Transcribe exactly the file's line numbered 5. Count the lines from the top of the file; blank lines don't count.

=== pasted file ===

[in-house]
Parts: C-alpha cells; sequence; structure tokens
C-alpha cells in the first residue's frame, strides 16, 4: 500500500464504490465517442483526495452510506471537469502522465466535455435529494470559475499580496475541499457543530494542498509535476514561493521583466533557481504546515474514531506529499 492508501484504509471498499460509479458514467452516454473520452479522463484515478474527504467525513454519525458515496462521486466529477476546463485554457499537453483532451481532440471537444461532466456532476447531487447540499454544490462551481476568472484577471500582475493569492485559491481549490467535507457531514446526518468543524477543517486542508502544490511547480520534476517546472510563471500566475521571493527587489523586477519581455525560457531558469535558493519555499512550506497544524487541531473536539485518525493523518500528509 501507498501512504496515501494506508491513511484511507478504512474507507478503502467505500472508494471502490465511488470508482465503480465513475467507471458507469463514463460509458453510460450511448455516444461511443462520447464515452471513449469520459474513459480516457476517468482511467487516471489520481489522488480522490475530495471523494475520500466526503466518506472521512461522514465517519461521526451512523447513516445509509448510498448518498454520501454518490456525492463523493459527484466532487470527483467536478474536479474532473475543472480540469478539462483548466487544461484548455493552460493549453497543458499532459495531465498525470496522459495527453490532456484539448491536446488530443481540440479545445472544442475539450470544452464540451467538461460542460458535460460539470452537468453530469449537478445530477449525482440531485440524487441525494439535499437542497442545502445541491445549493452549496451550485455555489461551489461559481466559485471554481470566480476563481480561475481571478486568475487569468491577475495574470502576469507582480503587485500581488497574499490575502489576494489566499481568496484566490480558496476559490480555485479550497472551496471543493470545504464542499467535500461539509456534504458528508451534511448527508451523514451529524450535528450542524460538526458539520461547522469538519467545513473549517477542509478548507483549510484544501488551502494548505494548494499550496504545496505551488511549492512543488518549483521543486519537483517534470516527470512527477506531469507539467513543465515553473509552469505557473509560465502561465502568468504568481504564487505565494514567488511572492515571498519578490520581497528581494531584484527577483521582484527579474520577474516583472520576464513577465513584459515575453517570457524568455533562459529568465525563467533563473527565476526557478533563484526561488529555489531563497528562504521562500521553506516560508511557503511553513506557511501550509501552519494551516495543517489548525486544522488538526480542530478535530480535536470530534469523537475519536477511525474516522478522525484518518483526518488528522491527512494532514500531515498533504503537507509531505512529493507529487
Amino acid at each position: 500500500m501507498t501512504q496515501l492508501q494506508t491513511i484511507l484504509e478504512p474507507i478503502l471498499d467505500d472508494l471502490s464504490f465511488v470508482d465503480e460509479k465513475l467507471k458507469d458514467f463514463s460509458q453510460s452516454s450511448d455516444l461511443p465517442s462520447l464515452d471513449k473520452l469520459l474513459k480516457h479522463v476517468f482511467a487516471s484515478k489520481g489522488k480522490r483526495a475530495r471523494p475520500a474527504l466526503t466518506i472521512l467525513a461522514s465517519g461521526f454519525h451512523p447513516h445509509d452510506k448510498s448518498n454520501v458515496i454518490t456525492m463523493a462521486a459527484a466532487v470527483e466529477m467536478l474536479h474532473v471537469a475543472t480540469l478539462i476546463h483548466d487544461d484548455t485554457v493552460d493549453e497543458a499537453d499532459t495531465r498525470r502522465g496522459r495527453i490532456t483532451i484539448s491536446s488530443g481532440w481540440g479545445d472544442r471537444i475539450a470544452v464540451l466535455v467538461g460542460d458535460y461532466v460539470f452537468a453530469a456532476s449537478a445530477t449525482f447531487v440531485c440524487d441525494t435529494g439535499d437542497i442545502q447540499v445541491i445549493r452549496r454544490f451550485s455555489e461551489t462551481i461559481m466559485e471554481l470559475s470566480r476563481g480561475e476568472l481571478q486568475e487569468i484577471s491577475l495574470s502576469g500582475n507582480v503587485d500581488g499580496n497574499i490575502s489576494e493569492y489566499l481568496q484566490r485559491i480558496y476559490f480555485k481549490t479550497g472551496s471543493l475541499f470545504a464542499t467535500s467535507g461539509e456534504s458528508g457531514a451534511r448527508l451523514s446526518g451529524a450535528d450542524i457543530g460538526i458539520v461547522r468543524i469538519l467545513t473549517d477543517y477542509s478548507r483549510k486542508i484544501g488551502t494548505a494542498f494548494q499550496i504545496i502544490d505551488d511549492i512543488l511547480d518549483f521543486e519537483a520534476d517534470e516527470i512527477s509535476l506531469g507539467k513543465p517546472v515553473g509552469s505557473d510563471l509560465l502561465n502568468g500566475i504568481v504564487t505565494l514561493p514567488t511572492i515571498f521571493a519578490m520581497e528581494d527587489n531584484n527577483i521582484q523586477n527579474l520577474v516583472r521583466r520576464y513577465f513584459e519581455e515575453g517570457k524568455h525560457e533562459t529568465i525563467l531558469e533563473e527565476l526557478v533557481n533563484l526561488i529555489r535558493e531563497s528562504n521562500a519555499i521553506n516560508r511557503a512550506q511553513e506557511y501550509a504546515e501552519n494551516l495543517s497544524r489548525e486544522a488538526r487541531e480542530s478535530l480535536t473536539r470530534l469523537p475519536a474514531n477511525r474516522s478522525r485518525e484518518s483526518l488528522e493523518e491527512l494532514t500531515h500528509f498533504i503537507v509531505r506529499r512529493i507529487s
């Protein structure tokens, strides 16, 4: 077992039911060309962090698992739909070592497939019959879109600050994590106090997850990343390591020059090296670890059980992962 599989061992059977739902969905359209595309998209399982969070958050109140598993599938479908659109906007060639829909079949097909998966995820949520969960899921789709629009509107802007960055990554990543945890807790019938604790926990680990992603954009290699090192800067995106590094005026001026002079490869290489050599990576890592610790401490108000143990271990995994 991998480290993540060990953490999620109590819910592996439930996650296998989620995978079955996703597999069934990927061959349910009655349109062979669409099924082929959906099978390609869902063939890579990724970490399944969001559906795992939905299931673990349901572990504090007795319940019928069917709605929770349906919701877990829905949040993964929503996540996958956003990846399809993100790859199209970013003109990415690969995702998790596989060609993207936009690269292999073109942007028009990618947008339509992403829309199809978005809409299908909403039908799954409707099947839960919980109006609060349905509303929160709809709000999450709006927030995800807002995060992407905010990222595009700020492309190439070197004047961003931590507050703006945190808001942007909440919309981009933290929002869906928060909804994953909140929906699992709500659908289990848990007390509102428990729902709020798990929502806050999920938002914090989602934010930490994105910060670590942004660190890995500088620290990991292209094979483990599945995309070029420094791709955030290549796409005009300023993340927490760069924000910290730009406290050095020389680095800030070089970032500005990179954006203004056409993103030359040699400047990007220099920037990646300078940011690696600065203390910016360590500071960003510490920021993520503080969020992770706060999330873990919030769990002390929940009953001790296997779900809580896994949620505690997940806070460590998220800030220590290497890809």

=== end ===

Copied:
């Protein structure tokens, strides 16, 4: 077992039911060309962090698992739909070592497939019959879109600050994590106090997850990343390591020059090296670890059980992962 599989061992059977739902969905359209595309998209399982969070958050109140598993599938479908659109906007060639829909079949097909998966995820949520969960899921789709629009509107802007960055990554990543945890807790019938604790926990680990992603954009290699090192800067995106590094005026001026002079490869290489050599990576890592610790401490108000143990271990995994 991998480290993540060990953490999620109590819910592996439930996650296998989620995978079955996703597999069934990927061959349910009655349109062979669409099924082929959906099978390609869902063939890579990724970490399944969001559906795992939905299931673990349901572990504090007795319940019928069917709605929770349906919701877990829905949040993964929503996540996958956003990846399809993100790859199209970013003109990415690969995702998790596989060609993207936009690269292999073109942007028009990618947008339509992403829309199809978005809409299908909403039908799954409707099947839960919980109006609060349905509303929160709809709000999450709006927030995800807002995060992407905010990222595009700020492309190439070197004047961003931590507050703006945190808001942007909440919309981009933290929002869906928060909804994953909140929906699992709500659908289990848990007390509102428990729902709020798990929502806050999920938002914090989602934010930490994105910060670590942004660190890995500088620290990991292209094979483990599945995309070029420094791709955030290549796409005009300023993340927490760069924000910290730009406290050095020389680095800030070089970032500005990179954006203004056409993103030359040699400047990007220099920037990646300078940011690696600065203390910016360590500071960003510490920021993520503080969020992770706060999330873990919030769990002390929940009953001790296997779900809580896994949620505690997940806070460590998220800030220590290497890809």